Last fall, we took the kids to their first Auburn football game.
I stressed about navigating Game Day in the days leading up to it, and parts of it were, without a doubt, a challenge. It was bittersweet and strange, but I was glad that we took them – so glad that we decided to go to another game this past weekend.
Our seats weren’t great – high in the upper deck, above the student section. The location was odd, because we couldn’t see and could barely hear the band that was directly below us. It was like we were watching the game in pseudo-isolation. But it was Auburn, and it was Game Day, and we were all there together, so that made it great.
Unlike last year, I didn’t fret about how we’d navigate the stadium. We had the loaner wheelchair, which weighs almost nothing and is easy for Sarah Kate to propel. We knew where to park, we knew where to get our elevator passes, and we knew where to stash the wheelchair while we were watching the game.
It was a piece of cake.
As much as I hate to admit it, I kind of love having that wheelchair. Sarah Kate has never had anything but a transport chair before; it’s a glorified stroller so she always had to have someone free to push her when she used it. It was no biggie when she was six, but at eleven it’s not much fun for her or for the pusher. More importantly, a transport chair screams dependence – the new chair provides freedom.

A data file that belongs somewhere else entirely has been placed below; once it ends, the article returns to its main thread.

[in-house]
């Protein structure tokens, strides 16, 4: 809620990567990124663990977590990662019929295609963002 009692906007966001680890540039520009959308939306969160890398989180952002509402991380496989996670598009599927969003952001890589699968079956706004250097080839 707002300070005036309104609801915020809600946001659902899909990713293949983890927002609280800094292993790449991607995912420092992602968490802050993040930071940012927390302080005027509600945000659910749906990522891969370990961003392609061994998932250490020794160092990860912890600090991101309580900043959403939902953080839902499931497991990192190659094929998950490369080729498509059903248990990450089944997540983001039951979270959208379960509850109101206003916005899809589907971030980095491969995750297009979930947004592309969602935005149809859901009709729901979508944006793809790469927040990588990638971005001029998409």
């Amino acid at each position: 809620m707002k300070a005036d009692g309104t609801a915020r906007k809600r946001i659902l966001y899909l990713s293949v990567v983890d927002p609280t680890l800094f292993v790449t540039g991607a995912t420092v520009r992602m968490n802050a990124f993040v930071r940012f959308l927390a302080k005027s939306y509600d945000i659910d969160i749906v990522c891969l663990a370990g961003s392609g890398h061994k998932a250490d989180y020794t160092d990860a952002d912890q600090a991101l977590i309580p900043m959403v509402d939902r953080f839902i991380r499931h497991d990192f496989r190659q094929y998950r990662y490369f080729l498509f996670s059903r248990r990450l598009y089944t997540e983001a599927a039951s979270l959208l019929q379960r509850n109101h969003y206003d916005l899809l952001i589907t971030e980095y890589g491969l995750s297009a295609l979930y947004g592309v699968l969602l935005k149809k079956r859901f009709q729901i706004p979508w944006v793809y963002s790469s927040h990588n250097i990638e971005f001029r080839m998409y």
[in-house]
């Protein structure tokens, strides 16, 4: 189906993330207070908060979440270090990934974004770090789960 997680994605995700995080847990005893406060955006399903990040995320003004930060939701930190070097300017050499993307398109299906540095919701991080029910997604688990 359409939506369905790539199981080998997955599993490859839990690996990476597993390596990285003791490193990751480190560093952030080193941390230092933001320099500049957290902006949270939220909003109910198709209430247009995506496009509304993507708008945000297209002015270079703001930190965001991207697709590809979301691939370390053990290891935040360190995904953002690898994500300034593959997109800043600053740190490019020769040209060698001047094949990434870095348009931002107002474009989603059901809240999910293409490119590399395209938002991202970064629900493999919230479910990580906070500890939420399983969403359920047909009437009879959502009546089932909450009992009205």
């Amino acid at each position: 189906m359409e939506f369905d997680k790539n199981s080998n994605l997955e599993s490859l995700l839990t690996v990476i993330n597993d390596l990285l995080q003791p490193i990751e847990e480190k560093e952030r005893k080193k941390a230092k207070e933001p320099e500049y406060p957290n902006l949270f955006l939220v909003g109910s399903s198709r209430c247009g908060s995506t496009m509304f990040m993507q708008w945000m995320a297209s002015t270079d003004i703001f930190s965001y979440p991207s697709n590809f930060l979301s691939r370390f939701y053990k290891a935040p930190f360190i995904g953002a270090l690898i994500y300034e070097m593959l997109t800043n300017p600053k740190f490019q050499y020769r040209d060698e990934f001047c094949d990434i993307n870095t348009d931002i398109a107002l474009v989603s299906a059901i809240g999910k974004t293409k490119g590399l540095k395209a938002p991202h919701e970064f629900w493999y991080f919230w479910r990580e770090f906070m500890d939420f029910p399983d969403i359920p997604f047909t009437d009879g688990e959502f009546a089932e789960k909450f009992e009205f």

I tried teaching Sarah Kate a little more about football – I was already well versed in first downs, quarterbacks, and field goals when I was her age – and it sorta/kinda worked. She got a new watch earlier in the week and took a great deal of pleasure in setting it to match the pre-game countdown timer. Once the game started, she tried to keep up with the game clock, as well, and sorta/kinda succeeded for a quarter or so.
But quite possibly the highlight of the day was Nathan’s sudden decision to let us know whenever he had to go potty, and to keep his pull-up dry all the way up and back (four hours each way) in the car, as well as nearly the whole time we were in Auburn. He also learned what I was assured by Mr. Andi will one day soon be a valuable skill – the ability to pee between two car doors when in a public place without a bathroom nearby.